Sunday, November 25, 2012
We are in the World Quality Month. Earlier this month, I had written to ASQ India members encouraging all of us to take a further step in raising the voice of quality. My mentor and a Quality Guru, Suresh Lulla wrote back challenging me to do something special this month.
In response, I decided to act on my long standing desire to ‘talk’ quality to school students. I was able to convince two schools to let me conduct a session for senior (grade 11 and 12) students.
The talk was titled ‘Right to Quality’ and was delivered to 41 very patient students on 24 Nov 2012 in Bangalore. The participating schools were Presidency School and St. Paul’s School.
So, what is Right to Quality?
The core message of my talk to students was – If you want good quality delivered to you; begin by delivery good quality in whatever you are doing. It is only through this dedication and action for excellence that we can progress as a nation.
I included basic information on Juran, Deming, and Ishikawa in an effort to introduce students to these stalwarts. Surprisingly, students were very interested in knowing more about them.
We also conducted a quick brainstorming and fishbone on why some students secure low scores. As expected, this was a fun session.
5 S was very well received as most students said they could use this straightaway.
Here is a copy of the presentation. Do let me know if you are using it. Right To Quality ppt on SlideShare
What next for Right to Quality?
I am currently approaching schools in Bangalore to conduct this session and am hoping for some support in this effort. If you are reading this and can help by reaching out to administrations of some schools, I will be grateful. I am trying to take small steps in this journey but am aware of the potential of this idea.
Sunday, November 18, 2012
Firstly, I hope you are celebrating World Quality Month in November. I know, some will argue that Quality should be celebrated through the year and not on a day or in a month. I normally see that as an argument for not doing anything. I would rather use this month to raise the voice of quality than argue over a utopian scenario. Please go ahead and try to raise the voice of quality. We need a lot more voices than we have.
Saturday, November 3, 2012
Paul Borwaski has asked a question - how well understood and embraced are the contributions of the quality professional beyond what is traditionally thought of as the quality function?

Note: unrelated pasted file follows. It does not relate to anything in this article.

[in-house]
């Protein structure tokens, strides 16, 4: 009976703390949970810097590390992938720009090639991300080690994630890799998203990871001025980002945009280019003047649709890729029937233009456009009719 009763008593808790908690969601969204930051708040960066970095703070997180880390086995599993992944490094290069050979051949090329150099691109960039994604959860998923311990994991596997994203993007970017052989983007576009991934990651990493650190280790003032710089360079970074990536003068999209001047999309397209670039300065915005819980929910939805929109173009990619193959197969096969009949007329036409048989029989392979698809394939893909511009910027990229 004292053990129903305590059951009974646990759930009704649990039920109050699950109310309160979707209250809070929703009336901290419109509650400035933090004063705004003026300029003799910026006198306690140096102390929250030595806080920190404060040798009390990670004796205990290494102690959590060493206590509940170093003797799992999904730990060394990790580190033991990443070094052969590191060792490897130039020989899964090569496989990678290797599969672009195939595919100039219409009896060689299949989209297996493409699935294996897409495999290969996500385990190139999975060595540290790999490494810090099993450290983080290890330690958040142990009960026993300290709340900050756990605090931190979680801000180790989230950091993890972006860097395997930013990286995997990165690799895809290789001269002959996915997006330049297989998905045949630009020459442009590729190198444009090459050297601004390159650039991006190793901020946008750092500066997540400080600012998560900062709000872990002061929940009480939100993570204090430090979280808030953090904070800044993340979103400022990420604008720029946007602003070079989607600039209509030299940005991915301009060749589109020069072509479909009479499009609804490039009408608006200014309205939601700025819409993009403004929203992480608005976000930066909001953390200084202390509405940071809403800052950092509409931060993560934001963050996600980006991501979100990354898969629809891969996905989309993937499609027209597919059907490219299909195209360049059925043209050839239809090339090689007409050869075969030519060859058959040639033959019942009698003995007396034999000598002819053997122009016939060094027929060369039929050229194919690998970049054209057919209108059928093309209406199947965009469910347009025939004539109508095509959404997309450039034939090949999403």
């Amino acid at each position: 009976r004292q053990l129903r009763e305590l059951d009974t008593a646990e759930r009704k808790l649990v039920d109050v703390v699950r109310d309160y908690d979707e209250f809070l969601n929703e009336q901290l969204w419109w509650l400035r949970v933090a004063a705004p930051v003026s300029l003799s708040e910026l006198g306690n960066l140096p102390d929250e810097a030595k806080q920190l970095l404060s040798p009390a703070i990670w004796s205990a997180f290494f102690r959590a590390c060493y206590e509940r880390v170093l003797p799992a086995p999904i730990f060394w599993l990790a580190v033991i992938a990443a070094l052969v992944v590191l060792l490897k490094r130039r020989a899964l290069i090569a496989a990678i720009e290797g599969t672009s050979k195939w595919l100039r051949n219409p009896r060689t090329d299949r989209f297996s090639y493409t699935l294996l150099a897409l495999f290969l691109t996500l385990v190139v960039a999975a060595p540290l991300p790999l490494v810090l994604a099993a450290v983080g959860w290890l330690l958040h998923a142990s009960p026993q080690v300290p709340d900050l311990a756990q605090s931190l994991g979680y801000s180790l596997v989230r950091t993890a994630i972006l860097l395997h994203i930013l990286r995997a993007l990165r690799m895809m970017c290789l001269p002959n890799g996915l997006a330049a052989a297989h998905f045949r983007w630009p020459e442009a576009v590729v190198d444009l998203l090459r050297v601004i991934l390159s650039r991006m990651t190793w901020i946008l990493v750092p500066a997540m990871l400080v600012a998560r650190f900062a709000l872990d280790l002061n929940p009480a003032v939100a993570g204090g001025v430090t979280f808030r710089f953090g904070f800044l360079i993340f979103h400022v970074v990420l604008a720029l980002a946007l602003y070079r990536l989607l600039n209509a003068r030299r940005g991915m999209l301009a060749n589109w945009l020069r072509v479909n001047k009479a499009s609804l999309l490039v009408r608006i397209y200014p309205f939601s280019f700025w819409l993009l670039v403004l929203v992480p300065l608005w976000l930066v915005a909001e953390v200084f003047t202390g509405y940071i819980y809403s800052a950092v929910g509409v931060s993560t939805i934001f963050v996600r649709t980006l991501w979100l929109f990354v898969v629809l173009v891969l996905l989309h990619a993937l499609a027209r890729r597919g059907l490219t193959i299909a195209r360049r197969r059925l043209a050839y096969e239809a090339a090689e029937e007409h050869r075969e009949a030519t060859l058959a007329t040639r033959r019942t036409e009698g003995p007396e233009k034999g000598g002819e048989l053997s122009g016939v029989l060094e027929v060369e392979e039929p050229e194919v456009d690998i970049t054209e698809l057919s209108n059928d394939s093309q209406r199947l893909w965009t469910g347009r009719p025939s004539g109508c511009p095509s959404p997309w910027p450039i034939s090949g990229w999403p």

Expectation vs Reality
Let’s try to encapsulate how the quality function is understood ‘traditionally’. The lack of attributable empirical evidence allows me to rely on conversations with veterans in the quality profession and on my experiences gathered over the years, these seem to suggest that a quality function is expected to be –
Proactive but is perceived as reactive
Quick as a hare but is considered to be slow as a snail
Pragmatic but is often accused of being riddled with theoretical ideologies
Quality function is expected to be forward looking but is usually found looking in the rear view mirror.
Although a quality function is most active within mainstream activities in either manufacturing or service provisions, inherent practices are agile and adaptable.
Common knowledge clearly shows that companies that win apply quality to all functions. Both Toyota and General Electric are examples of larger all encompassing philosophy
Applying quality to only specific functions is the equivalent of working only on one muscle of the body, the result of which are just as narrow as the effort expended
Quality in All Functions
If quality can be applied to all functions, who then is a quality professional? Aren't managers in all functions also quality professionals?
Tough one – if quality professionals give up their knowledge and skill and let everyone become a quality professional then we are no longer required or important. If we don’t do this, quality doesn't become all-pervasive and we will anyway be no longer required.
Can/ How is quality be applied to more functions than production or service provision? Let’s look at some of simple and fairly easy to recall examples from various industries -
Apple - A company known for this excellence in design apply principles of quality function design (without probably using the tool) which has taken their design to a new high.
Several organizations have cut recruitment cycle time using six sigma projects.
Vendor Management –
Companies are reaping benefits of paying vendors on time as a result of improvement projects
Companies have used FMEA to assess what can go wrong with a product launch.
Making Everyone a Quality Professional
While I agree that quality is a specialist function, it is important for all functions to have quality specialists. If structured and documented quality tools and methods are moved to the quality professionals in other functions, the core quality function can raise its own game. In other words if the core quality function continues doing auditing and improvement projects only, I don’t see the function breaking any fresh ground.
What’s Next - The Holy Grail for Quality
With an army like that, there are only greater heights to conquer.
Less glamorous challenges confront quality professionals – managing the tail ends of the distribution and exception processing. Straight through processing will be enabled by technology and will become faster, cheaper, and better. It will be the exceptions and tail (of distribution) that will increase processing costs.
Quality in design, I believe, will be the Holy Grail for quality professionals in future. Customers will have little patience to get products repaired. They will want quality built into the process. The more you embed you quality in the process the better the rewards. Reactive repairs and fixes might not be an option in the future.
Of course Dr. Deming would have said – you don’t have to do all this, survival is not essential.